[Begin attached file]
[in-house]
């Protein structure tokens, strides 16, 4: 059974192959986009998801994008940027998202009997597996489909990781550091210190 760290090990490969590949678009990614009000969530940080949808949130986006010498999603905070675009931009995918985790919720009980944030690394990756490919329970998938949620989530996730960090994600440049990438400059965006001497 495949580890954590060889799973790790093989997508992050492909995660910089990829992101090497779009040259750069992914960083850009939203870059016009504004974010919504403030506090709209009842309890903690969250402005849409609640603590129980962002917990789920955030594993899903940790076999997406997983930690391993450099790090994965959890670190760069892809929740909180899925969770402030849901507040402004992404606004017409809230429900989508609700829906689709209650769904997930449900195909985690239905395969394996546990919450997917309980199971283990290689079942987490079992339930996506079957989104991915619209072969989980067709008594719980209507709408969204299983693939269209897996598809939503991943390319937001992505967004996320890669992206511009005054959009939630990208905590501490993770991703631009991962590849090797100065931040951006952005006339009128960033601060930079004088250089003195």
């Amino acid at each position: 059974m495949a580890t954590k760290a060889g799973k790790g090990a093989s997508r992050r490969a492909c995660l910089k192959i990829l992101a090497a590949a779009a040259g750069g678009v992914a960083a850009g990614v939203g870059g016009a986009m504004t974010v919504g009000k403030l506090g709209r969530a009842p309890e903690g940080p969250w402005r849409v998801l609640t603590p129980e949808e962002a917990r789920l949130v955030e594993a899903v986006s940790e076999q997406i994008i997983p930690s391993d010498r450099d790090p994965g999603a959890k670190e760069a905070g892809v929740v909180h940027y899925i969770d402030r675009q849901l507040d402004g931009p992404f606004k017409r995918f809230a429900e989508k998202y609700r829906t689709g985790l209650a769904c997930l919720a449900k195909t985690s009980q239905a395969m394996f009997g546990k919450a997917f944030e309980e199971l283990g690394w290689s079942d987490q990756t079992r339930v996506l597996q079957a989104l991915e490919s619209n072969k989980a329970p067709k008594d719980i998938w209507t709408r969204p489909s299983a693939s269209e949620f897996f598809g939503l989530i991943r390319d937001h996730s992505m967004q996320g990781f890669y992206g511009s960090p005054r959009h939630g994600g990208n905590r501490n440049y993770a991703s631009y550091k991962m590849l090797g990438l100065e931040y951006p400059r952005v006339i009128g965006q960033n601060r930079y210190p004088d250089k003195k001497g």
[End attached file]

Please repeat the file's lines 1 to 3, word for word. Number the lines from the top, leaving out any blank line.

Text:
[in-house]
């Protein structure tokens, strides 16, 4: 059974192959986009998801994008940027998202009997597996489909990781550091210190 760290090990490969590949678009990614009000969530940080949808949130986006010498999603905070675009931009995918985790919720009980944030690394990756490919329970998938949620989530996730960090994600440049990438400059965006001497 495949580890954590060889799973790790093989997508992050492909995660910089990829992101090497779009040259750069992914960083850009939203870059016009504004974010919504403030506090709209009842309890903690969250402005849409609640603590129980962002917990789920955030594993899903940790076999997406997983930690391993450099790090994965959890670190760069892809929740909180899925969770402030849901507040402004992404606004017409809230429900989508609700829906689709209650769904997930449900195909985690239905395969394996546990919450997917309980199971283990290689079942987490079992339930996506079957989104991915619209072969989980067709008594719980209507709408969204299983693939269209897996598809939503991943390319937001992505967004996320890669992206511009005054959009939630990208905590501490993770991703631009991962590849090797100065931040951006952005006339009128960033601060930079004088250089003195």
């Amino acid at each position: 059974m495949a580890t954590k760290a060889g799973k790790g090990a093989s997508r992050r490969a492909c995660l910089k192959i990829l992101a090497a590949a779009a040259g750069g678009v992914a960083a850009g990614v939203g870059g016009a986009m504004t974010v919504g009000k403030l506090g709209r969530a009842p309890e903690g940080p969250w402005r849409v998801l609640t603590p129980e949808e962002a917990r789920l949130v955030e594993a899903v986006s940790e076999q997406i994008i997983p930690s391993d010498r450099d790090p994965g999603a959890k670190e760069a905070g892809v929740v909180h940027y899925i969770d402030r675009q849901l507040d402004g931009p992404f606004k017409r995918f809230a429900e989508k998202y609700r829906t689709g985790l209650a769904c997930l919720a449900k195909t985690s009980q239905a395969m394996f009997g546990k919450a997917f944030e309980e199971l283990g690394w290689s079942d987490q990756t079992r339930v996506l597996q079957a989104l991915e490919s619209n072969k989980a329970p067709k008594d719980i998938w209507t709408r969204p489909s299983a693939s269209e949620f897996f598809g939503l989530i991943r390319d937001h996730s992505m967004q996320g990781f890669y992206g511009s960090p005054r959009h939630g994600g990208n905590r501490n440049y993770a991703s631009y550091k991962m590849l090797g990438l100065e931040y951006p400059r952005v006339i009128g965006q960033n601060r930079y210190p004088d250089k003195k001497g």